Tuesday, 9 July 2013

Boyle's law and the Nire River.

Every journey you take is affected by the location of river crossings, bridges. No matter what your destination you have to find a point that gets you across a stream, river, estuary etc. The town, city, village you work and shop in is probably there because of a bridge. How many Irish place names have "ath" ( river ford) in there name, Athenry, Athy even Dublin in Irish is Baile Áth Cliath "The town of the hurdled ford". 

   The Bridge Bar.
It is because of a bridge that Ballymacarbry does not have a church. The first bridge across the Nire was built near Fourmilewater and thus a small community grew up around the Fourmilewater and in turn a Church was built, only when a mill was put on the Nire River did Ballymacarbry come into existence but by that time the Church was already in place. Before the Bridge1 at Fourmilewater there was a ford in the same location, that is about 200 meters up stream of the present "Bridge". This was an important river crossing as it lay on the main road linking Clonmel with Dungarvan, Lismore and Cork. Its importance was highlighted by the fact that a castle guarded the ford from nearby high ground, Caisleán Cuanach. Caisleán Cuanach was a McGrath castle and they controlled the ford.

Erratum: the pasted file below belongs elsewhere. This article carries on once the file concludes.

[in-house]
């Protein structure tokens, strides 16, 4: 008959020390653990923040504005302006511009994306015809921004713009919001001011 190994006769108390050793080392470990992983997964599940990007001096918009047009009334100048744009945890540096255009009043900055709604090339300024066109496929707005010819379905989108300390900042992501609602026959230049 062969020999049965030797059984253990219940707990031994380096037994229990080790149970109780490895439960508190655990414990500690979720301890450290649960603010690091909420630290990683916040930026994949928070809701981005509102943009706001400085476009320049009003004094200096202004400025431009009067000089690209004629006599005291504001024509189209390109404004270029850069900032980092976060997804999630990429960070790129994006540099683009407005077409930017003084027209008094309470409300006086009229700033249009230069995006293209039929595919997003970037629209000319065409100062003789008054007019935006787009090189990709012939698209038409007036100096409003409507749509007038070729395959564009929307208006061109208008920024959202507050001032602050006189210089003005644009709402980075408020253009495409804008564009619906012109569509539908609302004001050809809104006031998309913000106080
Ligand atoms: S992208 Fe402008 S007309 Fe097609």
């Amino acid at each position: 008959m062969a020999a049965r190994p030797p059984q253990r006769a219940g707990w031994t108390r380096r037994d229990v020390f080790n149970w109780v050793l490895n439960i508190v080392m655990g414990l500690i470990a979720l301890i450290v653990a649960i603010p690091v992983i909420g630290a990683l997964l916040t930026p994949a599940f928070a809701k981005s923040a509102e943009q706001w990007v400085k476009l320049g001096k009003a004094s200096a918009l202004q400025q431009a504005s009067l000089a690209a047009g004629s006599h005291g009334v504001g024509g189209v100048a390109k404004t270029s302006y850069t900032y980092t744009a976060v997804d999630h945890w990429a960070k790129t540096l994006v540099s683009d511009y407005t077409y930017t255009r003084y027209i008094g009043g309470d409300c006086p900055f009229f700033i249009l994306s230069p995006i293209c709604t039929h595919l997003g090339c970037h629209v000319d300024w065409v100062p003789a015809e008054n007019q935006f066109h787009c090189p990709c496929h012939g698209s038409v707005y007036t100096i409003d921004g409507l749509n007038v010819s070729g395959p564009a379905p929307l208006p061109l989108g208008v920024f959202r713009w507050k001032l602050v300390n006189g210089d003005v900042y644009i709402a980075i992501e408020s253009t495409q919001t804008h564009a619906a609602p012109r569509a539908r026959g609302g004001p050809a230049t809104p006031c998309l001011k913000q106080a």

The Nire river is a river with a bad temper, most days it runs swift but shallow then when the rains swell its channel it becomes violent and angry, since 1942 it has claimed three lives. Thus you could arrive at the crossing and be delayed for days as you waited for the river to lower its guard. 
It was following one such flood that the river must have looked  safe, to Lord Cork's driver, to cross.  The carriage entered the river only to succumb to a swift current and a rocky bottom. The carriage flipped and decanted its passengers into the fast Nire. Lord Cork's son, Robert, was swept into the turbulent Nire, but the Nire did not claim a victim as he was pulled alive from the river. Lord Cork paid for a wooden bridge to be built at the ford, but the Nire and its flood took the bridge apart.  Upon Lord Cork's death, in 1642, he appointed Roger McGrath as the person that the Earl wanted to repair the bridge on the Nire River at Fourmilewater, a stone or mason bridge was constructed which still stands to-day. Today the road is no longer a major link on the route between Clonmel and Dungarvan and now only the locals or the guests from Glasha Farmhouse stroll over the bridge to the Bridge bar for a quite evening drink with the sound of the Nire River in the background and the sight of the "Bridge" spanning the river and all the heritage it stands for. 

As for the nine year old son of Lord Cork, Robert went on to become one of the great scientists of all time and is considered the Father of Modern Chemistry. Robert Boyle gave his name to Boyle's Law and thus the connection between Boyle's law and the Nire river. 

Do you know the story about the Bridge bar and the greyhound Master McGrath, well that's for another blog.

1. The oldest bridge on the Nire does not have a name locally it is called the "Bridge".

                                                                         Down stream from the Bridge.